It has been seven long years since Canada’s Truth, and Reconciliation Commission completed its report, offering 94 calls to action for a meaningful reconciliation to be achieved.
Since then, 11 recommendations have been completed, three of which were quickly implemented after discovering residential school mass graves approximately a year ago. The findings briefly captured our media and political landscape, resulting in promises of “concrete action” along with significantly reduced Canada Day celebrations in a country forced to come to terms with its past.
The ongoing failure of elected officials to prioritize and enact meaningful legislation that reflects the gravity of these historical crimes against our first peoples challenges the sincerity of their words.
The 14 years our government has spent fighting complaints of racial discrimination against First Nations children in courts, challenging a Canadian Human rights tribunal decision, suggests little has changed.
And just a few weeks ago the UN Committee on the elimination of racial discrimination stated its dismay that Canada has “escalated the use of force, surveillance and intimidation” to forcibly remove Wet'suwet'en land defenders protesting the development of the Transmountain and Coastal Gaslink pipelines. These are the kinds of energy projects experts say the world cannot afford to build if it wishes to avoid climate chaos, the threat of which recently triggered over 1,000 scientists – individuals not typically associated with radical activism – into acts of civil disobedience. Important stories that challenge and expose serial government/ corporate lying and deceptions should be dominating our national dialogue.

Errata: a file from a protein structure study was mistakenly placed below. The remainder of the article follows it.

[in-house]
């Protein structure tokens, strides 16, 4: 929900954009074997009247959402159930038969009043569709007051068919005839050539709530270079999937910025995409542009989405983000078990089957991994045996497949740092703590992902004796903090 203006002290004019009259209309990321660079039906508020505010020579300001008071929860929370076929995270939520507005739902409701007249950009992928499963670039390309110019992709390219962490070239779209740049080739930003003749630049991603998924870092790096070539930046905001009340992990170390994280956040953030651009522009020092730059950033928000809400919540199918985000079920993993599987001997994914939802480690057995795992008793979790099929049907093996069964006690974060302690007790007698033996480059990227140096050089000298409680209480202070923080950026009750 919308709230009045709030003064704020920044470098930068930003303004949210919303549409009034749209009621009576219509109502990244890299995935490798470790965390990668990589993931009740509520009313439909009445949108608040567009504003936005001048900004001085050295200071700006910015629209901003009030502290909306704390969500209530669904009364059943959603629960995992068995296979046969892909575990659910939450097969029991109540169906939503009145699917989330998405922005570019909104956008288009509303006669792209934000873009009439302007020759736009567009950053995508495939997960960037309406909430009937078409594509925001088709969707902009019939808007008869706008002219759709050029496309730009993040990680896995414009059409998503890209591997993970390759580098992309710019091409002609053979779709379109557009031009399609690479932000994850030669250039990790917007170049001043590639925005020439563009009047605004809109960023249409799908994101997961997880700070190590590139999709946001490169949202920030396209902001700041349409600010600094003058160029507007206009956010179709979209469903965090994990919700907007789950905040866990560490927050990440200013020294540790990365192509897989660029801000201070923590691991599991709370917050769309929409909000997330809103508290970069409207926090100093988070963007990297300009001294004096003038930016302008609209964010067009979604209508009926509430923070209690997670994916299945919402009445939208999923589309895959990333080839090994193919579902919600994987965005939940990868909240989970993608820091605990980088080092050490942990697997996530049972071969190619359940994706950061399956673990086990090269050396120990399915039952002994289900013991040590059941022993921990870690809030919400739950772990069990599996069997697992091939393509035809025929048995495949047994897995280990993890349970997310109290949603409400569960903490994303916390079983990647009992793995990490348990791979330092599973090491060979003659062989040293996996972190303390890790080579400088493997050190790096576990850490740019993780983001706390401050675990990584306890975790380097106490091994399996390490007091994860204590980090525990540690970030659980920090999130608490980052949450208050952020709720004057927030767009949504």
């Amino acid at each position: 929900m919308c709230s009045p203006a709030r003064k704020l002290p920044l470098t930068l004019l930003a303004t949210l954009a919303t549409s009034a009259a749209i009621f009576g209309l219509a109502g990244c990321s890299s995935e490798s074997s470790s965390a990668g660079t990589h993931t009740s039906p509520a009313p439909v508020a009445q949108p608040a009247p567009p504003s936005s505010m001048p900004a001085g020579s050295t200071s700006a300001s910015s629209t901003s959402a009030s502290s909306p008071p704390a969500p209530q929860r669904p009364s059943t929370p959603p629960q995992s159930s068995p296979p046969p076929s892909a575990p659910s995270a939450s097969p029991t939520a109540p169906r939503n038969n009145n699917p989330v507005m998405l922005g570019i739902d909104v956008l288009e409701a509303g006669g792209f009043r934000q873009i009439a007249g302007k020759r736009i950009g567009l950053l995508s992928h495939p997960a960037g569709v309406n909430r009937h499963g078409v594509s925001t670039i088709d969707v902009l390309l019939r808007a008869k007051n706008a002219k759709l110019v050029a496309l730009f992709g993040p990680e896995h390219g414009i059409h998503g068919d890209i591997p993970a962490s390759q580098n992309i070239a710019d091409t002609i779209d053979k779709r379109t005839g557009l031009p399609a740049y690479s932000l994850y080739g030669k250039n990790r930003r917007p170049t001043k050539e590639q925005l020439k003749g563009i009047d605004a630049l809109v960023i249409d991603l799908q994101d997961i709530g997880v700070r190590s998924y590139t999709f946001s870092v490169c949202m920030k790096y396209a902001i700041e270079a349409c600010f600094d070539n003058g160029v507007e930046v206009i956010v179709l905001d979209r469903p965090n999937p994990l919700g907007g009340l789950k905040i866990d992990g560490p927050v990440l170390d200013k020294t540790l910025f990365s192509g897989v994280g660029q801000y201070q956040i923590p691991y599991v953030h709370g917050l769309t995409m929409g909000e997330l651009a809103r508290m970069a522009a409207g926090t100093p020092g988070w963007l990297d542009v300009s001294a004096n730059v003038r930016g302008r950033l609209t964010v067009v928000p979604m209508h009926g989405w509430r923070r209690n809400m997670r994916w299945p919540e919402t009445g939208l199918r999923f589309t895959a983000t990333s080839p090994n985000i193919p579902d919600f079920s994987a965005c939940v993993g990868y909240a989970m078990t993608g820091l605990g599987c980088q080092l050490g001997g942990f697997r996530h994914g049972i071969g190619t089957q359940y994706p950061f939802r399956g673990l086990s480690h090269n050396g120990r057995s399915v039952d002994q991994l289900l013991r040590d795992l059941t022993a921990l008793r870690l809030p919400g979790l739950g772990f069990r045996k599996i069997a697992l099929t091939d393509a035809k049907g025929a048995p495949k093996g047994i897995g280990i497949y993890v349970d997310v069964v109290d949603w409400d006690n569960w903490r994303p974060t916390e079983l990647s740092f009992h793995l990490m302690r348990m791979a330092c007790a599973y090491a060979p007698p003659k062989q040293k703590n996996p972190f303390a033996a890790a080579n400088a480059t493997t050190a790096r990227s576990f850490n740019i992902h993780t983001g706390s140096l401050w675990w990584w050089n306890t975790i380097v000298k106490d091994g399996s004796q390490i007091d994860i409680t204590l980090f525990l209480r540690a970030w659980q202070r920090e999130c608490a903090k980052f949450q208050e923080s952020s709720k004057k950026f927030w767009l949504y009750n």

Aggressive government responses to emergency situations (COVID) and injustice (Ukraine) demonstrate the ability of government to work expediently and with urgency. However, the selective nature in which they act exposes the myth of altruistic leaders committed to scientific evidence and as staunch defenders of justice.
A rich historical record illustrates much the opposite and confirms that rhetoric about reconciliation and concern for climate change are nothing more than hot air, or what Greta Thunberg so eloquently called blah, blah, blah.
Public awareness and action are crucial if we are to achieve real justice for our first peoples and avert the worst impacts of climate change. Without it, the opportunity to embrace a fairer, more democratic society and re-imagine how we must live in the world, discussed in bold, transformative projects such as the Green New Deal and A Just Transition, will, like us, go the way of the dodo!
Vagner Castilho is a resident of Wakefield, La Peche and member of The La Peche Coalition for a Green New Deal/La Coalition de La Pêche pour une New Deal Verte.